Plymouth — With agricultural lenders reporting that only 30 percent of the operating loans that they made in 2016 were repaid by the end of the year, it's more important than ever for farmers to have protection such as crop insurance on the crops they grow and sell, Craig Ladwig of Premier Insurance Solutions LLC told clients at an annual update meeting.
A likely offshoot of that situation is the fact that Ladwig has already gotten “more calls than ever” from farmer clients who have decided to drop rented land that they had been operating. He explained that this is happening because they were not able to cover their production costs.
On that point, Ladwig asks Premier's clients and other farmers if they know their per acre input costs, if they have created a marketing plan, if they know how they'll able to pay operating loans on time, how they intend to manage their cropping risks and what they would do if they would need to buy feed for their animals.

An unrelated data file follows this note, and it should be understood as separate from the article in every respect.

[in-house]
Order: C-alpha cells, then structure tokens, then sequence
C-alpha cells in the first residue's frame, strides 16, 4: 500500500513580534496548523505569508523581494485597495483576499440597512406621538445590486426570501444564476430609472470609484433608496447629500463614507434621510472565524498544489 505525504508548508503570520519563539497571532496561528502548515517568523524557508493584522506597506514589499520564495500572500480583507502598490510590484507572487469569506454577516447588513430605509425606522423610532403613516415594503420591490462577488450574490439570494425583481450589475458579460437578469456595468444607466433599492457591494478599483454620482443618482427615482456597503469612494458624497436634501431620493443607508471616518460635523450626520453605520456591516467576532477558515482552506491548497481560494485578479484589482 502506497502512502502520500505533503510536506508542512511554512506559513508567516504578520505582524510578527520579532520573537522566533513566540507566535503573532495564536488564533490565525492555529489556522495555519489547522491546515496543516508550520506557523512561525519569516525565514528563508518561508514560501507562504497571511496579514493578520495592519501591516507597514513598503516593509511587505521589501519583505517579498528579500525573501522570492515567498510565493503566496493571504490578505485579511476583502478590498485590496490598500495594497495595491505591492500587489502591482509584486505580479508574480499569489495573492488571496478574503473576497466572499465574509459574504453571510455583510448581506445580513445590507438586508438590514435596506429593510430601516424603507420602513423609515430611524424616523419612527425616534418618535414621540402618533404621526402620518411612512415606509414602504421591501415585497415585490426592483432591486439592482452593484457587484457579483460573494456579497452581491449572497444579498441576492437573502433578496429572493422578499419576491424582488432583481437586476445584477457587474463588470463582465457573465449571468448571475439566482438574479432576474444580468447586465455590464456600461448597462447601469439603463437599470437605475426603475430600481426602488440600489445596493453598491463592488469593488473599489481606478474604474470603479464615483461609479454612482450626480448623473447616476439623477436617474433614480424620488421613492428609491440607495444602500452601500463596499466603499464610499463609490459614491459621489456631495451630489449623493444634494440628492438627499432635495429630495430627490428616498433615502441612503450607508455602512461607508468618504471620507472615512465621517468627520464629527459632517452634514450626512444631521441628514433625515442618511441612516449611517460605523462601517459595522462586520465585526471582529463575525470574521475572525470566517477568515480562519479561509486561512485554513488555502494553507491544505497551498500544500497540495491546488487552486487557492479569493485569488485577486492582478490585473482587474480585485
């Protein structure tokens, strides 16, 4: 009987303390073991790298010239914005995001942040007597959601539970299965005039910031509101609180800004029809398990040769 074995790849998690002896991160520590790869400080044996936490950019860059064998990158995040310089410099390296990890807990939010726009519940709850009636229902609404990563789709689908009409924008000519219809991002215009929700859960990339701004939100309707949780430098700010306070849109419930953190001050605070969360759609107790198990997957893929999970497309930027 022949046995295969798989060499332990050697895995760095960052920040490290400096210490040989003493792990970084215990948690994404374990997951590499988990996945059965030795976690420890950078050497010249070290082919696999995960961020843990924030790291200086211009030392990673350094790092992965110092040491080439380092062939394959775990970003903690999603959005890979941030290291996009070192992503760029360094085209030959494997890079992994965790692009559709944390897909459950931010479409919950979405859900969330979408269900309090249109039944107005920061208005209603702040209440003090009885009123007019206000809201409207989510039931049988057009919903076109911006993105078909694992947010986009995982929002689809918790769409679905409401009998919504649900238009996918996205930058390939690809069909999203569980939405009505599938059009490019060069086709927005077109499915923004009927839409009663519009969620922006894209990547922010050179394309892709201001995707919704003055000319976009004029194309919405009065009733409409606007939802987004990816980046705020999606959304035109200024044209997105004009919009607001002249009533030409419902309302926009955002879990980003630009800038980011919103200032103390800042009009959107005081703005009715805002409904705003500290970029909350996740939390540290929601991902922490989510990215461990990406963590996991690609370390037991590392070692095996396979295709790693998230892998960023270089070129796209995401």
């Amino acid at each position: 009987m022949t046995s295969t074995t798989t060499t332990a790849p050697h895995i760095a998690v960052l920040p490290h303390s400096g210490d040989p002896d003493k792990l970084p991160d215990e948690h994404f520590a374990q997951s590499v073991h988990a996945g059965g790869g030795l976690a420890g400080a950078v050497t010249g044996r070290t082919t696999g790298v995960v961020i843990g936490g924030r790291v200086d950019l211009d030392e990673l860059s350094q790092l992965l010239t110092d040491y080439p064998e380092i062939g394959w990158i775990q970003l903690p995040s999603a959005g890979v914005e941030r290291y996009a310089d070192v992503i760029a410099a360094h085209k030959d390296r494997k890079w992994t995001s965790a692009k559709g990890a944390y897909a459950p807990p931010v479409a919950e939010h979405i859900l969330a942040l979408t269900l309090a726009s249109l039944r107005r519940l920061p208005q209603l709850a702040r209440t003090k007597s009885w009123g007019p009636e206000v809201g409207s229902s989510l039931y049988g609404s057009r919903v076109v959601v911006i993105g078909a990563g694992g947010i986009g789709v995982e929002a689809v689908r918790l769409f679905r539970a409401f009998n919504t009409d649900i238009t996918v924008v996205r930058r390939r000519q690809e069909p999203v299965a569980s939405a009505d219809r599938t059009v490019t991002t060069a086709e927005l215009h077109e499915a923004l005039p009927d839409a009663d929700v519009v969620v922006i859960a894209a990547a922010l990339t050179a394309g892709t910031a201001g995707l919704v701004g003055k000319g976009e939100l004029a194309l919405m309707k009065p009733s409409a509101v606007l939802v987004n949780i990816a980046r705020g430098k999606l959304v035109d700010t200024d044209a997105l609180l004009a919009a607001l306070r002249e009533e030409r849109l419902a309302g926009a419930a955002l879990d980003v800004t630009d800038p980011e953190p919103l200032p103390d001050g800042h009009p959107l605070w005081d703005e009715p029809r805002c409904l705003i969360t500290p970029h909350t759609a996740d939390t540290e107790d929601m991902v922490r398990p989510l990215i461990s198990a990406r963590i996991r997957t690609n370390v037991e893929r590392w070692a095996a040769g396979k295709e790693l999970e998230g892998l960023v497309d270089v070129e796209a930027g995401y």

Portions of concerns on those points can be covered by crop insurance for the popular commodity crops and most of the specialty crops that farmers grow, Ladwig suggested. For crops being planted this spring, he reminded farmers that March 15 is the deadline for making any changes in one's policy or becoming a new crop insurance enrollee.
Changes for 2017
There are only a few changes in the national crop insurance program for 2017, Ladwig pointed out. The one that would affect individual farmers the most is a failure to have conservation compliance practices in place on even one acre of land owned or rented for the first time in 2017 because that would result in forfeiture of all of the federal premium subsidy that the grower would otherwise be entitled to, he explained.